Closing parties are so incredible because everyone is relieved that the training is over and they get to be themselves.  We were having such a great time together and became more lively and animated as the evening wore on. One of the students, Takako Ito, made special flame chocolate deserts as party favors–so fitting for the bright and radiant energy of this group.

Moreover, these 32 students, thoughtfully gave me gifts that would not only travel light, but that were loaded with symbolic and personal meaning–a card that turned into a  jeweled crown for my upcoming birthday; an illustrated scrap-book of photos of them doing yoga poses with personalized comments and drawings that made me burst into tears!;  and finally, a gorgeous lavender colored “lotus fan.”  Sobbing openly, I thanked them all. I also made a special thanks to Yuri Nakamura Hayashi and Kosai  Kato who I was immensely grateful  for working  11 weeks by my side, diligently translating every word spoken by me; every question asked by a student;  transmitting the information back and forth over and over, each hour of our days in the training. As a team we accomplished an arduous task.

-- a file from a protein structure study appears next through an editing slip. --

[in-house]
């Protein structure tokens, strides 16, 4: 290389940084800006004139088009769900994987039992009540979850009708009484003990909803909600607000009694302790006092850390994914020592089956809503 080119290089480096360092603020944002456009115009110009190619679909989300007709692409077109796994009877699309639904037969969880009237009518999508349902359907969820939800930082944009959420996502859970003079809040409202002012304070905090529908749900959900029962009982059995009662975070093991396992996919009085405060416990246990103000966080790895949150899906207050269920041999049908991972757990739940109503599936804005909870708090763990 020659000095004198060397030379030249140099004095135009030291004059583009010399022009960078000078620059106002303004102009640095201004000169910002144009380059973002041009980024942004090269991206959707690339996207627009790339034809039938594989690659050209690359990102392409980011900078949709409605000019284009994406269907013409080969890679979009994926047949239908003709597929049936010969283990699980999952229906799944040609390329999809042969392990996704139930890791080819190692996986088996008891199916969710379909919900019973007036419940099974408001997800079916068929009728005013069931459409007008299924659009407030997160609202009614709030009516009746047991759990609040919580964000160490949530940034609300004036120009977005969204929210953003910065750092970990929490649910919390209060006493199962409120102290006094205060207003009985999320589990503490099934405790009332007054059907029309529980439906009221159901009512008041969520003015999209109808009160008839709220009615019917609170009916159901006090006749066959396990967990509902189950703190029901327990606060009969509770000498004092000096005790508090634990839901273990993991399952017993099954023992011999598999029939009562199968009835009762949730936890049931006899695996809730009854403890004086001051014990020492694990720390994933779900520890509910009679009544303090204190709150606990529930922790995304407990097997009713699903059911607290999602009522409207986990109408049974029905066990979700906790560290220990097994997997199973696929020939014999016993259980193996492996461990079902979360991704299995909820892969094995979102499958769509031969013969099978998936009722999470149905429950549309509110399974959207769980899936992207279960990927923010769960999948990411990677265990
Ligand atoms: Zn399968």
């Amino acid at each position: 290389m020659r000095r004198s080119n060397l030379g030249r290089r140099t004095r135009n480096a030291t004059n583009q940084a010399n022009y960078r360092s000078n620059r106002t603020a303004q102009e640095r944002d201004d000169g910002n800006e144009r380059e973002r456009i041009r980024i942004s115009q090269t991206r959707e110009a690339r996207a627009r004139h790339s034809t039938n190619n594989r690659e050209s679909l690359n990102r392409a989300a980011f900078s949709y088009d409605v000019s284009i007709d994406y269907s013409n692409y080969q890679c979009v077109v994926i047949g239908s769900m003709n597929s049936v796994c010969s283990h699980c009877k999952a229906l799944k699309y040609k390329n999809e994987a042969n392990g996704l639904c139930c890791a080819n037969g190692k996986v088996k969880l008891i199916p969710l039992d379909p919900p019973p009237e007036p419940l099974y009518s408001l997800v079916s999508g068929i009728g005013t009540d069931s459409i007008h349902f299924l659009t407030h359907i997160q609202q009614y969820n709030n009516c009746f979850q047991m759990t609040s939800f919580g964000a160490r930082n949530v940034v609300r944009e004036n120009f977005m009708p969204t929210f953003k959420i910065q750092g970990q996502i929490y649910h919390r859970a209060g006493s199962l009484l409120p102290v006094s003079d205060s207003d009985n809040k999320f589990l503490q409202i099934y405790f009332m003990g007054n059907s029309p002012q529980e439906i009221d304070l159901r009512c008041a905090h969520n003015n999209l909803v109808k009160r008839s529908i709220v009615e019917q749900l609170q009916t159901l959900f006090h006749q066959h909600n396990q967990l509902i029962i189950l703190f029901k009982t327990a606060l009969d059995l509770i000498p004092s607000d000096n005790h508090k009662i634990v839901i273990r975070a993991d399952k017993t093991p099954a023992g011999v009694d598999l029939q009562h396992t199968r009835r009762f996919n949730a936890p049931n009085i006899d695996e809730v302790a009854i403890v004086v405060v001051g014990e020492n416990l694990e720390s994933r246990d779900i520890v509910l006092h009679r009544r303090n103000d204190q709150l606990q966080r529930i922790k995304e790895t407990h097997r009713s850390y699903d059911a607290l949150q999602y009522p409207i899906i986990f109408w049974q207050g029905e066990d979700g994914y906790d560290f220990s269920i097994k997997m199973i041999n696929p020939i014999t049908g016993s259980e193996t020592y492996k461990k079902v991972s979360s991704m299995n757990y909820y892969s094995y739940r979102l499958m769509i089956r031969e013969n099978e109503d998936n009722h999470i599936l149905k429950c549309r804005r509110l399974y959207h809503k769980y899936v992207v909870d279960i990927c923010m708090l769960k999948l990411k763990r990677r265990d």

As the evening wore on it became more difficult to say goodbye.  At last we drifted together in a large group towards Gotanda Station. Once there, we stopped and hugged each other tearfully.  I  then turned away and walked to my tiny apartment and then began packing way into the night for my return to LA the next day.

Savasana/ シャバーサナ

One of the last projects of the teacher training was to give the students 30 minutes to write Savasana teaching scripts. I had them organize into groups, collaborate on a theme, and then have one  person teach. I sat at the side of the room and let them hold the space while I filmed these clips with a tiny digital camera.